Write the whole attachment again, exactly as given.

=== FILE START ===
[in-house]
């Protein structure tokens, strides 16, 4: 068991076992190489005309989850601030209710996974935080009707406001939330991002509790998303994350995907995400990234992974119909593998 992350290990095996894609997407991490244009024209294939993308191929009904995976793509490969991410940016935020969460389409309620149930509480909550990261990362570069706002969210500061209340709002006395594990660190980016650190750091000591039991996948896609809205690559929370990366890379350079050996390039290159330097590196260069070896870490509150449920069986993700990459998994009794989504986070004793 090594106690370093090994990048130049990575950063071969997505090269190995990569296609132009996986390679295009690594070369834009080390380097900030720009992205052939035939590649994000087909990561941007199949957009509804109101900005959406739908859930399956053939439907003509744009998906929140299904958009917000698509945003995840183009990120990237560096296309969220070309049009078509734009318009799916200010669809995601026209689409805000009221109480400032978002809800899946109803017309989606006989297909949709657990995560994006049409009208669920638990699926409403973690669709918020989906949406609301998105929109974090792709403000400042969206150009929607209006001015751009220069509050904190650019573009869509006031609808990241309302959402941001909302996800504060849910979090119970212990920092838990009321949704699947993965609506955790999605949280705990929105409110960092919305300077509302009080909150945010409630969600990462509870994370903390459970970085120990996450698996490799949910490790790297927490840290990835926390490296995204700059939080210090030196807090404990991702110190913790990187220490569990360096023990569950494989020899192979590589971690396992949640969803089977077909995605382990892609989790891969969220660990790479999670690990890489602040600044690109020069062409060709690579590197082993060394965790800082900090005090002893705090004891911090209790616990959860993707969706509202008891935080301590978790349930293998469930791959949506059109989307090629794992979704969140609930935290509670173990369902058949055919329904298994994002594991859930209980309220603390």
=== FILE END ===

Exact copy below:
[in-house]
């Protein structure tokens, strides 16, 4: 068991076992190489005309989850601030209710996974935080009707406001939330991002509790998303994350995907995400990234992974119909593998 992350290990095996894609997407991490244009024209294939993308191929009904995976793509490969991410940016935020969460389409309620149930509480909550990261990362570069706002969210500061209340709002006395594990660190980016650190750091000591039991996948896609809205690559929370990366890379350079050996390039290159330097590196260069070896870490509150449920069986993700990459998994009794989504986070004793 090594106690370093090994990048130049990575950063071969997505090269190995990569296609132009996986390679295009690594070369834009080390380097900030720009992205052939035939590649994000087909990561941007199949957009509804109101900005959406739908859930399956053939439907003509744009998906929140299904958009917000698509945003995840183009990120990237560096296309969220070309049009078509734009318009799916200010669809995601026209689409805000009221109480400032978002809800899946109803017309989606006989297909949709657990995560994006049409009208669920638990699926409403973690669709918020989906949406609301998105929109974090792709403000400042969206150009929607209006001015751009220069509050904190650019573009869509006031609808990241309302959402941001909302996800504060849910979090119970212990920092838990009321949704699947993965609506955790999605949280705990929105409110960092919305300077509302009080909150945010409630969600990462509870994370903390459970970085120990996450698996490799949910490790790297927490840290990835926390490296995204700059939080210090030196807090404990991702110190913790990187220490569990360096023990569950494989020899192979590589971690396992949640969803089977077909995605382990892609989790891969969220660990790479999670690990890489602040600044690109020069062409060709690579590197082993060394965790800082900090005090002893705090004891911090209790616990959860993707969706509202008891935080301590978790349930293998469930791959949506059109989307090629794992979704969140609930935290509670173990369902058949055919329904298994994002594991859930209980309220603390």